The FBI has said it can find no records related to former President Donald Trump’s assertions in November that he “sent in the FBI and the U.S. Attorneys” to stop “ballot theft” in Florida during the 2018 election, NBC News reports.
Tom Nichols: “A former vice president of the United States identified a sitting president as a mortal danger. In another time, it would have been the Story of the Century. Instead, it was the Kerfuffle of the Week, and it is already dissolving away in the new media cycle.”
Daily Beast: “The timing of the invitation means jurors have likely heard much of what prosecutors know about the way Trump orchestrated a hush money scheme to keep the world from knowing about his illicit sexual affair with the porn star Stormy Daniels—which spared his 2016 presidential campaign potentially devastating embarrassment.”
“The Manhattan District Attorney’s Office, now led by Alvin Bragg Jr., last week offered Trump the chance to explain himself to the grand jury. But the deal notably came with strings attached, said one of his defense lawyers, Joe Tacopina; Trump could only talk to the grand jury if he first waived immunity for anything he says.”
The fact that the person ostensibly coordinating all of the lawyers defending Donald Trump across multiple investigations has himself had his phone seized by the FBI remains almost unbelievable to me.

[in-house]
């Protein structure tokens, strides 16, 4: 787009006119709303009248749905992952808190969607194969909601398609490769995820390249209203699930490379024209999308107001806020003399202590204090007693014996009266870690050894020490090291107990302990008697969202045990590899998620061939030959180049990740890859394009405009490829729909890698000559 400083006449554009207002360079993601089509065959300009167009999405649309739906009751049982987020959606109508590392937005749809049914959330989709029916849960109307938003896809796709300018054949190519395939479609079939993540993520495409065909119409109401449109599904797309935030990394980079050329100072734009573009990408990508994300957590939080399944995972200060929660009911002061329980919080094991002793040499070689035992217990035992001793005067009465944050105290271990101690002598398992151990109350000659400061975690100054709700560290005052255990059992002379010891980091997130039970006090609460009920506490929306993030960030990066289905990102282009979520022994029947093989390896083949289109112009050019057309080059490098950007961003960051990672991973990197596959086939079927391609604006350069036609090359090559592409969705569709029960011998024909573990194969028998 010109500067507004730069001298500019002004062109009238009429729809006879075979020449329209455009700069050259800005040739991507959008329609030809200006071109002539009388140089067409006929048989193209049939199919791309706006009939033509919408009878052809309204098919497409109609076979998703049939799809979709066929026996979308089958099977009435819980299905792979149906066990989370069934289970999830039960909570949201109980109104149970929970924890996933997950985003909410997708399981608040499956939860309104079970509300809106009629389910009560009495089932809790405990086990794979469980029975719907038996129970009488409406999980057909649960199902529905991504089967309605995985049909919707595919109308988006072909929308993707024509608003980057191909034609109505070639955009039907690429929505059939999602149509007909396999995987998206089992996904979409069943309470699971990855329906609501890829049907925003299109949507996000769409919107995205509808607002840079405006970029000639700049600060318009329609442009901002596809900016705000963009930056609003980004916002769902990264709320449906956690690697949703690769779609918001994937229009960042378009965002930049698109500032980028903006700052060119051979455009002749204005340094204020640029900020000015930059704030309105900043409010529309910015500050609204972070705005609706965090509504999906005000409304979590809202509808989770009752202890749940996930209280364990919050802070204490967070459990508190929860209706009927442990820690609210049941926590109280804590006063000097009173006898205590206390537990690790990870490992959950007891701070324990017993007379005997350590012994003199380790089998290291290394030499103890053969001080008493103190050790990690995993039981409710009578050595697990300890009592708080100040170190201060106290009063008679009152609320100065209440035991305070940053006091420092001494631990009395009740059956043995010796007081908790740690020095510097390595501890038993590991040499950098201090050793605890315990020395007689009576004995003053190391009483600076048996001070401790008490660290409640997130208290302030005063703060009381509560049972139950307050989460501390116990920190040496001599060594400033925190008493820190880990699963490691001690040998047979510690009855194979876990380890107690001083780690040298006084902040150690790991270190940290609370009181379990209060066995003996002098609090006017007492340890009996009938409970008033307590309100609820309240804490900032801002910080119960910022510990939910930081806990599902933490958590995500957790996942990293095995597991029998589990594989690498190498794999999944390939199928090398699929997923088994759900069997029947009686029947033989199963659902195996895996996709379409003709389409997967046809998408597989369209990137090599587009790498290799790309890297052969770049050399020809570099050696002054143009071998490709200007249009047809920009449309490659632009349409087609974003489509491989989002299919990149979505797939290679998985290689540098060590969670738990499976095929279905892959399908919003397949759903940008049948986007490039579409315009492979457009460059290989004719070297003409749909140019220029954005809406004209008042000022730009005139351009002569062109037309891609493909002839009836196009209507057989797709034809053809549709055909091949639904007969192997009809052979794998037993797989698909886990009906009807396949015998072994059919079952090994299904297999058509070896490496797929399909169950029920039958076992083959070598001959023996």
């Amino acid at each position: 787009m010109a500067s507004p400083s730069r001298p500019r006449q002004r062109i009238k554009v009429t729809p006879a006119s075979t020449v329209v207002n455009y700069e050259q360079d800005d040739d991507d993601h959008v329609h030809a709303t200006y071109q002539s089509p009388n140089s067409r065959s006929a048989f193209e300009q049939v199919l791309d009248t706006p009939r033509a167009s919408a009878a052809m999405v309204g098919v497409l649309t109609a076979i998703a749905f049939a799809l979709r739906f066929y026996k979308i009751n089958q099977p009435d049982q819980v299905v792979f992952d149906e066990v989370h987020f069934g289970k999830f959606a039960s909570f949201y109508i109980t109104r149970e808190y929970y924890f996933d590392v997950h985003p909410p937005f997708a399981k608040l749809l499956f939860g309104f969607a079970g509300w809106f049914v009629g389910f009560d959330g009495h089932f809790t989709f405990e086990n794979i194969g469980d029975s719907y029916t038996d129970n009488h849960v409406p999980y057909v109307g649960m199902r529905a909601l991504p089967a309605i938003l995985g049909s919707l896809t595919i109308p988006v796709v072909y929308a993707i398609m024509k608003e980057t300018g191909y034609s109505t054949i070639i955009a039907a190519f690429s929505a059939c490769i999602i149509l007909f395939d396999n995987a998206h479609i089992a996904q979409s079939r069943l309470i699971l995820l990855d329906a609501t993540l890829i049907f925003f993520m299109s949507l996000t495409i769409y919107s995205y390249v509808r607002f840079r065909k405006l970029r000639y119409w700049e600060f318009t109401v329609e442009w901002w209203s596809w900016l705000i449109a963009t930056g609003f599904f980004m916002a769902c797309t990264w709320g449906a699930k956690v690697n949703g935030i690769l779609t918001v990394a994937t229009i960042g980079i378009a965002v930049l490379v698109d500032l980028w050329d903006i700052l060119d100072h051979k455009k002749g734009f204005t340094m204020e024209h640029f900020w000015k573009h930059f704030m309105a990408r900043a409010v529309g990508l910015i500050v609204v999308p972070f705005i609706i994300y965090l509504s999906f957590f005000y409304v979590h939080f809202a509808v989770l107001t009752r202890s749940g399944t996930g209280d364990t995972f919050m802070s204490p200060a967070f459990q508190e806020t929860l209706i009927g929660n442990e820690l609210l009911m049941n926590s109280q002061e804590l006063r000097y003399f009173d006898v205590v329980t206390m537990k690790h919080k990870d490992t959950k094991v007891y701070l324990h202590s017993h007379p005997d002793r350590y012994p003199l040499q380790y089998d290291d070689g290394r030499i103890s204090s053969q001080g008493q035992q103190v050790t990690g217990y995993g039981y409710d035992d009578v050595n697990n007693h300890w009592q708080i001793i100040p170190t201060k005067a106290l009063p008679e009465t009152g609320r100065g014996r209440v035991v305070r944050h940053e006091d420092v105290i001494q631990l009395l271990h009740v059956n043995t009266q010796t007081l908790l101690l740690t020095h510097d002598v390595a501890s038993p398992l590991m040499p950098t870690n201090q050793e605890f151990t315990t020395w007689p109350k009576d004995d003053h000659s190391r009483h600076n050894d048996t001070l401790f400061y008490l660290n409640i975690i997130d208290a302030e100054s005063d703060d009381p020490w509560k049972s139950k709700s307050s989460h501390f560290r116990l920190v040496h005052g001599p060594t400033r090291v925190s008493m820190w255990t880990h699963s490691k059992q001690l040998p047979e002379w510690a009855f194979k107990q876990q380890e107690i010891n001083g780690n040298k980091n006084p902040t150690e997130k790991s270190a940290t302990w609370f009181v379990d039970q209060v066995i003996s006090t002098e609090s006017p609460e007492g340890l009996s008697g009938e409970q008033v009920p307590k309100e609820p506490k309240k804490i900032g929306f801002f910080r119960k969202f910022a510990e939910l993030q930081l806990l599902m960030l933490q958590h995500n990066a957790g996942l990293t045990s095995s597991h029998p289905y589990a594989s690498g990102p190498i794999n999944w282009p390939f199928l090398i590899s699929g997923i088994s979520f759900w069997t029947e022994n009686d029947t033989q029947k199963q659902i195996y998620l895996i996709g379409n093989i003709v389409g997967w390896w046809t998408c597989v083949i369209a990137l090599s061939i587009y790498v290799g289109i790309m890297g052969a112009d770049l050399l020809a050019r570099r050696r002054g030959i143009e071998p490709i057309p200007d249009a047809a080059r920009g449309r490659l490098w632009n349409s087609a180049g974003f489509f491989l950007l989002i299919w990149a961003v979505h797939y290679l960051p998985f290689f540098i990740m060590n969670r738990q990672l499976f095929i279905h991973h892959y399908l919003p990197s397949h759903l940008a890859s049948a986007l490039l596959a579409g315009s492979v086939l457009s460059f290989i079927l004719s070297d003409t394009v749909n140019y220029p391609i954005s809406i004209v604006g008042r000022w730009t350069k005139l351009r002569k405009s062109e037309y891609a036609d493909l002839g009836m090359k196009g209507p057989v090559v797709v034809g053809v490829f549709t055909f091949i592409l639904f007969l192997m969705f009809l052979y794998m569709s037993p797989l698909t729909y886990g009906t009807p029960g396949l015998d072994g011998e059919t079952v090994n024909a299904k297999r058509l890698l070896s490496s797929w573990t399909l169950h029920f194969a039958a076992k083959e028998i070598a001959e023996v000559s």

The NYT keeps shining a bright line on Boris Epshteyn’s complicated role in Trumpland: “Mr. Epshteyn speaks with Mr. Trump several times a day and makes it known that he does so, according to interviews with Trump associates and other Republicans. He has recommended, helped hire and negotiated pay for several lawyers working for Mr. Trump on civil litigation and the federal and local criminal investigations swirling around him.“
The – shall we say “complicated”? – background of Epshteyn is unlike that of any other aide to a former president in recent memory: “A cryptocurrency with which he is involved has drawn scrutiny from federal prosecutors. And he has twice been arrested over personal altercations, leading in one case to an agreement to attend anger management classes and in another to a guilty plea for disorderly conduct.“